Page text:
I liked the Missing Persons ep a lot and Spring Session M quite a bit. I liked a lot of New Wave bands (The Cars, The Divinyls, The Vapors, Blondie, The Motels, Gary Myrick and the Figures, Bram Tchaikovsky, Devo, Boomtown Rats, Split Enz, etc.). The musicianship was exploited to great effect on those first two records and Mental Hopscotch rocked! They got lazy with technology the last two albums but they weren't terrible. Of course I liked and continue to like the Zappa connection. I like Missing Persons a lot more than Little Feat as far as Zappa connections go.


The Cars had a songwriter.

Boomtown Rats is the worst shit in the history of recorded music.


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PostPosted: Tue Oct 17, 2017 4:11 am 
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downer mydnyte wrote:
Boomtown Rats is the worst shit in the history of recorded music.

i just checked the data and actually...
it's a 3 way tie between scritti politti, bang tango, and the oak ridge boys.

sorry, please play again!

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PostPosted: Tue Oct 17, 2017 5:54 pm 
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lapsed maps wrote:
downer mydnyte wrote:
Boomtown Rats is the worst shit in the history of recorded music.

i just checked the data and actually...
it's a 3 way tie between scritti politti, bang tango, and the oak ridge boys.

sorry, please play again!

Just out of curiosity...where does your version of the data place the boomtown rats?

I think something strange is going on here.

...where does yer data place We Are The World?


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PostPosted: Wed Oct 18, 2017 5:44 am 
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For all those missing persons, I quote the great Buckaroo Banzai: "No Matter Where You Go..... There You are!!!!"


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PostPosted: Wed Dec 12, 2018 3:37 am 
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The Spotlight: Missing Persons
by Ryan Bradford

Image
Missing Persons

Missing Persons are creepy and I love it.

Now, they’re not creepy in any traditional sense, but in a Lynchian way. What I mean is that David Lynch’s films are filled with archaic music—often from the ’50s and usually used to acompany horrifying action—which creates an uneasy, dissociative effect. Despite the fundamental cheeriness of most ’50s songs, they’ve been forever recontextualized as horror soundtracks in my mind.

These days, we are far enough away from the ’80s as Lynch was from the ’50s when he started this practice. So I think we’re at an appropriate point in time where we contextualize the cheery pop of new-wave music and call it was it is: uptempo dread.

There are few other bands that showcase the stereotypical trademarks of new-wave quite like Missing Persons. There’s the hollow lyrics, the eerie synths, the driving bass—all filtered through vapid, bubble gum production. Yes, there’s nothing immediately creepy about hits like “Walking in L.A.” or “Words,” but for me, they’re definitely the kind of songs that American Psycho’s Patrick Bateman had on when he was killing people (when he wasn’t listening to Huey Lewis, of course). And I have to believe that some of that uneasiness is intentional, since all the founding members were musically involved with king weirdo Frank Zappa before forming Missing Persons.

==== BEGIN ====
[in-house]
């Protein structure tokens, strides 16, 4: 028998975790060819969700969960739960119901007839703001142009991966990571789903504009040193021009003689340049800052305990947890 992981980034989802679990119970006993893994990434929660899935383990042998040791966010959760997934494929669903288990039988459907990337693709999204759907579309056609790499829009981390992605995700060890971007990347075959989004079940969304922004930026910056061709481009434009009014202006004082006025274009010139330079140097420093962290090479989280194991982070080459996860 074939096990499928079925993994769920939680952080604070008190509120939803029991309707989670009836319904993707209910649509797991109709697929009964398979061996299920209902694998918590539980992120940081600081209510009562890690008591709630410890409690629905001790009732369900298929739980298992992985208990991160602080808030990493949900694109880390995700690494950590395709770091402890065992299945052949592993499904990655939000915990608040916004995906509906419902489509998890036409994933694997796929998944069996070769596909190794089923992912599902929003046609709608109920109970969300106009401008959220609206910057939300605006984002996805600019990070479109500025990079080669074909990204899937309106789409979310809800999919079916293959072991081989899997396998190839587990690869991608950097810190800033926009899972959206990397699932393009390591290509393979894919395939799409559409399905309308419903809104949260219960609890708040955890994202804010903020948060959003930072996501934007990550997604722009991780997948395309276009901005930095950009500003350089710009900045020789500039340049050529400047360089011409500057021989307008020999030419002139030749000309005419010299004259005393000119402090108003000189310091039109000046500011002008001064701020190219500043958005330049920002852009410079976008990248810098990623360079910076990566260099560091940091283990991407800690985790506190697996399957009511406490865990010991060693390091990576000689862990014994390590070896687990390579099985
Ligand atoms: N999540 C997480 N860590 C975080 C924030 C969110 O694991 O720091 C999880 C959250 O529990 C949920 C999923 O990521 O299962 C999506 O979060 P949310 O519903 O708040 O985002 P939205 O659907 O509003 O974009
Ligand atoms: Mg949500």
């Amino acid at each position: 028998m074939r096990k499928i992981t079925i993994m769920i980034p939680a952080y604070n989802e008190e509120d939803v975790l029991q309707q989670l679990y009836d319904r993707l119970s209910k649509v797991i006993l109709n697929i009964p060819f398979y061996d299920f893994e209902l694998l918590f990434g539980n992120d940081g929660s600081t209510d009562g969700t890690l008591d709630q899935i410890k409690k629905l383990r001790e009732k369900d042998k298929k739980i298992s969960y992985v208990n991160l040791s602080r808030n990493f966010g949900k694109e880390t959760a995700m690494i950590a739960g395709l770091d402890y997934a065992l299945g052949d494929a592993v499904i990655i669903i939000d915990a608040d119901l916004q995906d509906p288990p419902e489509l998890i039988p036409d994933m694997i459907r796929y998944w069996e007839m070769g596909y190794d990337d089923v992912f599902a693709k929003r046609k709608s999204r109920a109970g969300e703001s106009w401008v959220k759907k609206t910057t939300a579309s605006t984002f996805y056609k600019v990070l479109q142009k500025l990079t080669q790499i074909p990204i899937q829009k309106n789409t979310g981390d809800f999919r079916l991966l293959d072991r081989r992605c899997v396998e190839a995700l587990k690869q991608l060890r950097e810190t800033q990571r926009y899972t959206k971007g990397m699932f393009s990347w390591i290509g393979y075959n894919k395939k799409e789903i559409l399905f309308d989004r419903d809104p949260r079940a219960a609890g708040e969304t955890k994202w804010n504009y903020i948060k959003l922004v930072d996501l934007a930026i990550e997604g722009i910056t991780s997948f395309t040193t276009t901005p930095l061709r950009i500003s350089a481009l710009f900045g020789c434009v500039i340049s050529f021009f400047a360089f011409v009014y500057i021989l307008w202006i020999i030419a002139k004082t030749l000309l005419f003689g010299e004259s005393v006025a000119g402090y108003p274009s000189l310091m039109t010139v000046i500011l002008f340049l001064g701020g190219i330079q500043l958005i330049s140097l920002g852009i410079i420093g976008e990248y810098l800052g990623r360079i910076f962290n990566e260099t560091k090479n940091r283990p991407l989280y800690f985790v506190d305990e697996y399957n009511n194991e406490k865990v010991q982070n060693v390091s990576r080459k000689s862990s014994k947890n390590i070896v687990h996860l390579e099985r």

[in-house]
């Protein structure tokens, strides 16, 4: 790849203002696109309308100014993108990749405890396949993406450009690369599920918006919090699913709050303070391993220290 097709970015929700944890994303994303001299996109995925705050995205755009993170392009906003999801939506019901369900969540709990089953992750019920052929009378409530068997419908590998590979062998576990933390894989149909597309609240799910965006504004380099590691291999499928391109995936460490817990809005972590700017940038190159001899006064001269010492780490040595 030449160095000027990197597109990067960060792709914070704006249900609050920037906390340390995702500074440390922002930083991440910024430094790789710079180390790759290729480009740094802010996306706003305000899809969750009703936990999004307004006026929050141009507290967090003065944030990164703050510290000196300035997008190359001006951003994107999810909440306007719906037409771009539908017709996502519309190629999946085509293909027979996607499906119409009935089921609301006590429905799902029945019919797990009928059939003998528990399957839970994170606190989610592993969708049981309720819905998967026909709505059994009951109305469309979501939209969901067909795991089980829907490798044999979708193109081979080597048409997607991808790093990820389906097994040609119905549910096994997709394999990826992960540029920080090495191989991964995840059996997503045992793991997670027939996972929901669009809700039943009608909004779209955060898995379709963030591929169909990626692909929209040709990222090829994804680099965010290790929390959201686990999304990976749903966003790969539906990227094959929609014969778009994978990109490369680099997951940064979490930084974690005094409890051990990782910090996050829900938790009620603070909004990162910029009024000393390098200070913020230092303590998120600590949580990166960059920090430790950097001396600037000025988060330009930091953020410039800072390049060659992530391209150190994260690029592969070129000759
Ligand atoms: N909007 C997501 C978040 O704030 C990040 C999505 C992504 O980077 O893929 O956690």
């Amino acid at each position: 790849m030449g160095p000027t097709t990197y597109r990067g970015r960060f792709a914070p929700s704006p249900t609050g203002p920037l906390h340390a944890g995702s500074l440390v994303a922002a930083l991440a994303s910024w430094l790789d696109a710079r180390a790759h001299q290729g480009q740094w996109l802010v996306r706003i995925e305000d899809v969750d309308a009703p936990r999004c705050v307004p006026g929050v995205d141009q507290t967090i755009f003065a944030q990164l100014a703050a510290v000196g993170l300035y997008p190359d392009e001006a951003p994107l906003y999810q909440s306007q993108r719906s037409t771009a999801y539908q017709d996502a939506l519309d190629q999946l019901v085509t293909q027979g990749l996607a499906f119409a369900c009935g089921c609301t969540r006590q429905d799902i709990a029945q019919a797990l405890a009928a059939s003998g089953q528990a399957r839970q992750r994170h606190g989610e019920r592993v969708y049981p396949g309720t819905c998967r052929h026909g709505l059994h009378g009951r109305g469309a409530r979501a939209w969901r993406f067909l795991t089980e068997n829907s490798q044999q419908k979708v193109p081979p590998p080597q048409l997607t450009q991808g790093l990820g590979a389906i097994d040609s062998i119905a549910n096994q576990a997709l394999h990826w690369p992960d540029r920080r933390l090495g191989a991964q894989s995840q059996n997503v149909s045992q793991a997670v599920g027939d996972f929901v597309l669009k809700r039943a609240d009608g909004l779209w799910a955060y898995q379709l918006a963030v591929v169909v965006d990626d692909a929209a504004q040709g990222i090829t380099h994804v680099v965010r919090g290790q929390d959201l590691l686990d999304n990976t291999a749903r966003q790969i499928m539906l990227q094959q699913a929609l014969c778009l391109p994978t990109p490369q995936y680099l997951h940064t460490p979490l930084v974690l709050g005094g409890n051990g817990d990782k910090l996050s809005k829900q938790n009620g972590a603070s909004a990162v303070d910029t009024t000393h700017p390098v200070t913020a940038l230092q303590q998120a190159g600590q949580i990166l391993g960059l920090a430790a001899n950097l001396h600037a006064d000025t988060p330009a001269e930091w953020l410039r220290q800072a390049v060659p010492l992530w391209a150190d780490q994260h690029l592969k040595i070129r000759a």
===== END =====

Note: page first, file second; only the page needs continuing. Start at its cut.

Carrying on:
Missing Persons plays Dec. 22 at Viejas Casino

http://sdcitybeat.com/music/spotlight/t ... g-persons/

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PostPosted: Wed Dec 12, 2018 6:32 pm 
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Gray_Ghost wrote:
The Spotlight: Missing Persons
by Ryan Bradford

Image
Missing Persons

Missing Persons are creepy and I love it.

Now, they’re not creepy in any traditional sense, but in a Lynchian way. What I mean is that David Lynch’s films are filled with archaic music—often from the ’50s and usually used to acompany horrifying action—which creates an uneasy, dissociative effect. Despite the fundamental cheeriness of most ’50s songs, they’ve been forever recontextualized as horror soundtracks in my mind.

These days, we are far enough away from the ’80s as Lynch was from the ’50s when he started this practice. So I think we’re at an appropriate point in time where we contextualize the cheery pop of new-wave music and call it was it is: uptempo dread.

There are few other bands that showcase the stereotypical trademarks of new-wave quite like Missing Persons. There’s the hollow lyrics, the eerie synths, the driving bass—all filtered through vapid, bubble gum production. Yes, there’s nothing immediately creepy about hits like “Walking in L.A.” or “Words,” but for me, they’re definitely the kind of songs that American Psycho’s Patrick Bateman had on when he was killing people (when he wasn’t listening to Huey Lewis, of course). And I have to believe that some of that uneasiness is intentional, since all the founding members were musically involved with king weirdo Frank Zappa before forming Missing Persons.

Missing Persons plays Dec. 22 at Viejas Casino

http://sdcitybeat.com/music/spotlight/t ... g-persons/


Anybody who can marginalize Frank as a weirdo has opinions that nobody should take seriously.


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PostPosted: Thu Dec 13, 2018 5:34 pm 
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"KING" weirdo, no less.

I often wonder where these bands think they are going after they've signed a deal with a major record label.